Industrial Coffee Table

Wednesday, March 20, 2013

We've been living with a crappy IKEA Lack coffee table (you know the one that every single student buys) since before we were married four years ago. After seeing this coffee table from West Elm, and then seeing it's price tag, ($400!!!) the wheels in my head starting turning - maybe I can build something like this myself and get my dad to weld some legs?! Well that's exactly what I did last summer, with a lot of help from Tom and my family.

I decided I wanted to build the top from reclaimed barn-board, but needed to find a good cheap source for it.  Then along came my mom! She was living in Gimli Manitoba last summer and discovered the historic H.P. Tergeson & Sons general merchant store was undergoing a huge restoration of the pressed tin cladding on its facade. The restoration involved removing the original tin and 113 year old wooden panels from underneath and replacing it with specially pressed tin panels stamped from the original pattern.

As the bold confident woman that she is - my mom asked the construction crew if she could have some of the old wooden panels that were destined for the landfill. She called me and said "I found you boards for your coffee table!". I was a bit hesitant at first because I wasn't sure how we could refinish them. But after thinking about it, I got really excited about preserving some of this history and re-purposing it for our family.

We visited my parents in Gimli for a week last June and had the opportunity to work on this project. They have an awesome tool shed and barn to do the work in, and a bonus 50,000 mosquitoes biting every inch of your body! The boards were quite weathered and rough on the outside, and I didn't want the new coffee table to be a sliver-fest, so we borrowed a belt sander and planer from a family friend and got to work on making those boards look beautiful (but not before we removed every last nail so as not to damage the borrowed planer) - that's a really long sentence.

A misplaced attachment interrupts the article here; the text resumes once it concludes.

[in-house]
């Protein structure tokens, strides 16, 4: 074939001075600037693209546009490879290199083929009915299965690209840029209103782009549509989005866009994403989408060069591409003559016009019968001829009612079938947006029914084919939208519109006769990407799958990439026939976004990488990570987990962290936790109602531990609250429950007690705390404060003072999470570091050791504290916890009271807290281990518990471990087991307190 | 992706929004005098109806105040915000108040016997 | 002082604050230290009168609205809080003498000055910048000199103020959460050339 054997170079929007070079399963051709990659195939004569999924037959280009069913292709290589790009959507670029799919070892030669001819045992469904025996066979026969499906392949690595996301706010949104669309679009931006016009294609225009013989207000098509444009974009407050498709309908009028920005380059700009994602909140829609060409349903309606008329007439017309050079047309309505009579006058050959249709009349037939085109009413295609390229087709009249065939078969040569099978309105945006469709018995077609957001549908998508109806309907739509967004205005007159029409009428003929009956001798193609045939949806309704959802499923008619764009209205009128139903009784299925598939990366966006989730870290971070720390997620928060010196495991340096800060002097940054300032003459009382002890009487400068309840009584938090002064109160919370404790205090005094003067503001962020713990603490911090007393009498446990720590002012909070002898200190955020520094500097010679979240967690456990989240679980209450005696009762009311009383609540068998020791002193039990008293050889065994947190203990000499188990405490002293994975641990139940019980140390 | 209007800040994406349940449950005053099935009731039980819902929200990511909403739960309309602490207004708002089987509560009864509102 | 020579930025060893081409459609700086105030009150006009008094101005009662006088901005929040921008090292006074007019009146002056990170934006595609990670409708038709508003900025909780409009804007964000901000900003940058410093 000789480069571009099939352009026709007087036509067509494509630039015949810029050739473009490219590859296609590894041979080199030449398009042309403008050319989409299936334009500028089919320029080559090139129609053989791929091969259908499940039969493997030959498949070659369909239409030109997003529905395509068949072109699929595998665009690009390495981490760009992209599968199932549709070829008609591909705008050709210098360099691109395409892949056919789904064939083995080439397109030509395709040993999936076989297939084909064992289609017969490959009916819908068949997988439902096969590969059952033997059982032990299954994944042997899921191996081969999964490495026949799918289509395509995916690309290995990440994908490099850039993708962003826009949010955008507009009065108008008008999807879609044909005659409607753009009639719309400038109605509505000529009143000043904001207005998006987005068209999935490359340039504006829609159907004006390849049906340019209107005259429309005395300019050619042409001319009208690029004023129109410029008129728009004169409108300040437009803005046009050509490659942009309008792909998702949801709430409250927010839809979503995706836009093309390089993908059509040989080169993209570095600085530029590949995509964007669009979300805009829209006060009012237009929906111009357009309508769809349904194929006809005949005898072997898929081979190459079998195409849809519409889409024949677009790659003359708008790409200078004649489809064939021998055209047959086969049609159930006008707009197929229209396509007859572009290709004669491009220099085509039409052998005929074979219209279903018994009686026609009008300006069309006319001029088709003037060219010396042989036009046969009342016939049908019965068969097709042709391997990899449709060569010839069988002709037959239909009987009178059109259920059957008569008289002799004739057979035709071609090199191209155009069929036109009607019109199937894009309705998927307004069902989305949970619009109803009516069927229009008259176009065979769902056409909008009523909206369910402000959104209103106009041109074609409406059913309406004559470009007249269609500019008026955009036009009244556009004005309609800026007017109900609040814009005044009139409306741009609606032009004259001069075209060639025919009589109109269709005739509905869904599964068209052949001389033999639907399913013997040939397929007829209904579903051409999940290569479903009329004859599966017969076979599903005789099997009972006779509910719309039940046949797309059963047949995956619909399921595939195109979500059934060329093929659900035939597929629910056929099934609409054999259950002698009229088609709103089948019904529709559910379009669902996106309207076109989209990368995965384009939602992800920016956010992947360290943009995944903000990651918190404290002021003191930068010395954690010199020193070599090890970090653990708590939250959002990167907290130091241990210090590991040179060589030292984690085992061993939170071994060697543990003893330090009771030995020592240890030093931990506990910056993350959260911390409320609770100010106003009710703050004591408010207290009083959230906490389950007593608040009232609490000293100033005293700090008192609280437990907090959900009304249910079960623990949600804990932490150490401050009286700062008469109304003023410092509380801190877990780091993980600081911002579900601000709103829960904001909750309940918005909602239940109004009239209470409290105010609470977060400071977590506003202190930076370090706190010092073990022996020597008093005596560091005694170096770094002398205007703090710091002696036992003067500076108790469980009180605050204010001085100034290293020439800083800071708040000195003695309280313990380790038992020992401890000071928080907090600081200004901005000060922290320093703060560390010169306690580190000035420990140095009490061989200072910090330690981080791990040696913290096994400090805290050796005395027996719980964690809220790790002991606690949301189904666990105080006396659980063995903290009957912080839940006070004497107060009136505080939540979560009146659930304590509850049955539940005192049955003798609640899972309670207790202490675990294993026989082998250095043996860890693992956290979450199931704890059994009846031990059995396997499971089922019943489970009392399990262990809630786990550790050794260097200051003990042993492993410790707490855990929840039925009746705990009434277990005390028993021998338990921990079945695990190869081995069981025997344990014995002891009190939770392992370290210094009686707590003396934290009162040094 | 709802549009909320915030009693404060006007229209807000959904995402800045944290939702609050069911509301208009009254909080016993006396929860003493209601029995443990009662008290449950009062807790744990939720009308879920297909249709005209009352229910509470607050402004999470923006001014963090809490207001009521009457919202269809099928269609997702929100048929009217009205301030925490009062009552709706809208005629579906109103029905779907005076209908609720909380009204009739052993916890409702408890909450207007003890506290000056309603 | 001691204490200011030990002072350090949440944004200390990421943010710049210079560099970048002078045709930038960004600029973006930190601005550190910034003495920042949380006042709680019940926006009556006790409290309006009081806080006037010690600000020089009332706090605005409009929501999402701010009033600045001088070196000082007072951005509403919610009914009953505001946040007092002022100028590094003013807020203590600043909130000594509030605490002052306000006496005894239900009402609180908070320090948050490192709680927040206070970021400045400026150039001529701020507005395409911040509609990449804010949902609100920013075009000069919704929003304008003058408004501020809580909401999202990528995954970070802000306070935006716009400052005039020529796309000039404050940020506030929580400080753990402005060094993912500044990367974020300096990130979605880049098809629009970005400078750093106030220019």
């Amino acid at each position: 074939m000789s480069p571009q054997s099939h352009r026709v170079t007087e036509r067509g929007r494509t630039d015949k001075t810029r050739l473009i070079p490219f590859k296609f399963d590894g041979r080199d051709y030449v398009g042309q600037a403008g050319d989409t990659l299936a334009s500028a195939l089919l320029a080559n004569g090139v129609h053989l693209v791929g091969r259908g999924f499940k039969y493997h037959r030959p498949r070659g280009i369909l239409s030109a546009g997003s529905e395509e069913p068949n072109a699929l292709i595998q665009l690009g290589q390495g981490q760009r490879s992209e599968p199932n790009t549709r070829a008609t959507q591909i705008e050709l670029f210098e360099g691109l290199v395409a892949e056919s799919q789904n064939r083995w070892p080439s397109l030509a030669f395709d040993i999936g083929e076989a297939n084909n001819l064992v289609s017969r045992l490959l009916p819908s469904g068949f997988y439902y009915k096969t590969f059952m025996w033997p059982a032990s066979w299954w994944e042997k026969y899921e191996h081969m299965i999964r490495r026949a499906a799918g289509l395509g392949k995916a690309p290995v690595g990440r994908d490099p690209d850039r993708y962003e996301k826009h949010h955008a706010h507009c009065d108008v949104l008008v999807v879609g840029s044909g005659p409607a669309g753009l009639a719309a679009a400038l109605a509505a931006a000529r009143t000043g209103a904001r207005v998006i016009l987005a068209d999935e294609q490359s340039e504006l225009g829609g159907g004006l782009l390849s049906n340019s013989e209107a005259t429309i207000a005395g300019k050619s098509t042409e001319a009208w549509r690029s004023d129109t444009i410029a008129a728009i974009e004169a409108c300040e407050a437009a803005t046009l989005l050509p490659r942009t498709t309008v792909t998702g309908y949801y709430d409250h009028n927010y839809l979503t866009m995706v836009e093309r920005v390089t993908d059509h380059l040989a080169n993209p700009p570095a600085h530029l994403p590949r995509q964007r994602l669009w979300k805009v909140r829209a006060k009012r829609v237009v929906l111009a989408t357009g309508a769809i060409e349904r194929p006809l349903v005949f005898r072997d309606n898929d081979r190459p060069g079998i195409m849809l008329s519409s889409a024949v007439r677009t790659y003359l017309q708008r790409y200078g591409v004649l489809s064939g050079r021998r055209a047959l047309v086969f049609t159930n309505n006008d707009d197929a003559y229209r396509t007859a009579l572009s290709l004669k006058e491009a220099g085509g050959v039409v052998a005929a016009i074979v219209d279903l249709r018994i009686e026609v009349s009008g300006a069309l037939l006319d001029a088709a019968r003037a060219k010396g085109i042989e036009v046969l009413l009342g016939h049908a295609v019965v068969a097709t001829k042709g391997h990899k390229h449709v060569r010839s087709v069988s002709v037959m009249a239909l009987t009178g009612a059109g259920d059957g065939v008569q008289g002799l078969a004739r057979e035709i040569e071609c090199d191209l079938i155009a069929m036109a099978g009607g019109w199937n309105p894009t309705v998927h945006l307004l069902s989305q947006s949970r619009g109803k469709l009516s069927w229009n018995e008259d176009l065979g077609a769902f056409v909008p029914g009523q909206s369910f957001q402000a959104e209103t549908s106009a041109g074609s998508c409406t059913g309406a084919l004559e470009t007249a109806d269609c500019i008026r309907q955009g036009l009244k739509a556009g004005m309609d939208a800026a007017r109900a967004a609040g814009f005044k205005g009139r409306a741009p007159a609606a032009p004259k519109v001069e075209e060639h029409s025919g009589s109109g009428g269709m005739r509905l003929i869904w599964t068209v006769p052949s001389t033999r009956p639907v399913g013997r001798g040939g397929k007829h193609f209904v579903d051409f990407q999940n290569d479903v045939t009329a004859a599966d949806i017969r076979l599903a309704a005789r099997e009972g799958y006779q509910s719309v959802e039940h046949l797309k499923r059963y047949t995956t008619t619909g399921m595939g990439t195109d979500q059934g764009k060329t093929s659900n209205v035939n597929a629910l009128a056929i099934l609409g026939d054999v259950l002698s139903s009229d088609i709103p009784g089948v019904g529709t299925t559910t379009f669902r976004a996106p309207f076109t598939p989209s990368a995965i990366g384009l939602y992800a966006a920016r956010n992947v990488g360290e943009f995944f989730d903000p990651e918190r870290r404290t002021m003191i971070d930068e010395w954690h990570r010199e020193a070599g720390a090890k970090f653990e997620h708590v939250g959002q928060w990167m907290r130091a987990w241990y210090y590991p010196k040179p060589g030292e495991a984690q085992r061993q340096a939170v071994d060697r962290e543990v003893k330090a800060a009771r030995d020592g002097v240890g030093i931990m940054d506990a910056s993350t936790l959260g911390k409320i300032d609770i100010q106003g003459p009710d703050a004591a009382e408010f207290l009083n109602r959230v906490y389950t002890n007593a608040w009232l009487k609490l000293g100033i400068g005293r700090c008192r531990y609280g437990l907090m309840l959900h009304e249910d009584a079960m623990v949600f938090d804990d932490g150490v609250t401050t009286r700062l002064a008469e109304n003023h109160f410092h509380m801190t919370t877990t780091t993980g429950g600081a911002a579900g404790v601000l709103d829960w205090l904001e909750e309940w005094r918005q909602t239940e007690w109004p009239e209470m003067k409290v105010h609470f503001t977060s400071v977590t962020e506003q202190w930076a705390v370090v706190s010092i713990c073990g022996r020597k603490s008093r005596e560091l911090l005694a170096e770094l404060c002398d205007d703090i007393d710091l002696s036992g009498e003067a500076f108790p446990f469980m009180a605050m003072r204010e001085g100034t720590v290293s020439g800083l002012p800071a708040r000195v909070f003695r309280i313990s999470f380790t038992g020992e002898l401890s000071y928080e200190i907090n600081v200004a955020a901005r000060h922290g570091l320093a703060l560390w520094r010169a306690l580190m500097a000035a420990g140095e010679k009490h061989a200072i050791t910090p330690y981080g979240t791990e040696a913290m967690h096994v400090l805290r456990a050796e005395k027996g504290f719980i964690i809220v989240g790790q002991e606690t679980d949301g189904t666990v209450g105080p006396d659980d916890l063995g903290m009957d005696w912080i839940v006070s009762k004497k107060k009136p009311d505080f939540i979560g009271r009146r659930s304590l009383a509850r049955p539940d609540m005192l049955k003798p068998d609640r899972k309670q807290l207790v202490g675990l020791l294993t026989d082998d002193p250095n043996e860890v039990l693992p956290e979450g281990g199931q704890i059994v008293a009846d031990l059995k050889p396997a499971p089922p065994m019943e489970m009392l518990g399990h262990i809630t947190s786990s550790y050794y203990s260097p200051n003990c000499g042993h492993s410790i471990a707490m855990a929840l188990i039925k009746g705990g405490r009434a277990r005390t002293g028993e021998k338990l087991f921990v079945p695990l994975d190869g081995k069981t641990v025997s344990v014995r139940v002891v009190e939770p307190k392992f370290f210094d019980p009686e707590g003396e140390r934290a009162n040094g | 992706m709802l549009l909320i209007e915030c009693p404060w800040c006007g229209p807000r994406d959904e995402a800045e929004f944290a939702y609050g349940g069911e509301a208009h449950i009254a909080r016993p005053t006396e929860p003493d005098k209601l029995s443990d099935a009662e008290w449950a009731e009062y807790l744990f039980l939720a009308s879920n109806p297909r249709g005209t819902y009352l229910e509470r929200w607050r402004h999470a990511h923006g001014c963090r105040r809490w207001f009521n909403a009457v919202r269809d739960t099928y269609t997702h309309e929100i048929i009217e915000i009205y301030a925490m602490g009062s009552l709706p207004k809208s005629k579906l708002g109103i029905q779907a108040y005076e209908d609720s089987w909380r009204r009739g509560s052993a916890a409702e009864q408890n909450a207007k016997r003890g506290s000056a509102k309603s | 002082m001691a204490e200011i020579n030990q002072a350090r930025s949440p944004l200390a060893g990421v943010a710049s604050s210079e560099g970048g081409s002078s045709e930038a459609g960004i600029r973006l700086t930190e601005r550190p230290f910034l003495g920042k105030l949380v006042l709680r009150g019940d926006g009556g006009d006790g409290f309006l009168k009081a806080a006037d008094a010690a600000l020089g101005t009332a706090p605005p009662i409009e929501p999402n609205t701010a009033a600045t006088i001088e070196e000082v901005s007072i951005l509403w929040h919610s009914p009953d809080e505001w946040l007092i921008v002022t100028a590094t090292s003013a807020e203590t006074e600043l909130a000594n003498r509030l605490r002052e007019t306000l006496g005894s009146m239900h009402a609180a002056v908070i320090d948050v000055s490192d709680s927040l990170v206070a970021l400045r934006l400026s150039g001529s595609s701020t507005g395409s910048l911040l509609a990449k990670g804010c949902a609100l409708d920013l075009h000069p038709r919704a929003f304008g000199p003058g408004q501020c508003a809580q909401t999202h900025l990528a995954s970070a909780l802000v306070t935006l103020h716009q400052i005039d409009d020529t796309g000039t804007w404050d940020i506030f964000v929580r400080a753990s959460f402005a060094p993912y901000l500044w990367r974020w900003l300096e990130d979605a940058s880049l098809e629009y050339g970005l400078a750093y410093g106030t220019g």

You can see this little video of my superior planing skills below.

Once the boards were planed down, we could see the beauty and character of the old nail holes and the colours that the boards had acquired from being outside for over 100 years. We had to leave Gimli at this point, so for the remainder of the summer, my dad worked on welding the steel angle-iron legs together and my mom finished off the boards with some boiled linseed oil. Thank you!

We were reunited with our beautiful boards in September, and as my birthday present we got to assemble it all together to see the finished product!

Whew! That was a lot of hard work. But I am thrilled with the result and how it looks in our new living room. It's a great conversation piece and I love having a little piece of Gimli in my home.

A huge thanks to my family for all the hard work on this project!

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  1. Seriously impressive Katie! I will be visiting frequently for ideas for our new, 70's-style apartment!

  2. Ah thanks Jen! Lots of inspiration to come I hope :)

  3. Good job. I have read your post. thank's for sharing. Most informative. Thx! , Super! Thanks especially for the video!

  4. I love happy endings! Thank goodness you and the table survived. All your hard work paid off because the tabletop looks fabulous! I need to redo our kitchen table but now I'm scared. ;)

  5. Looks great. I like this wooden project very much. It is really great idea to make our home furnished with woods. I love furniture. Also I love your table. It looks so cute. :)


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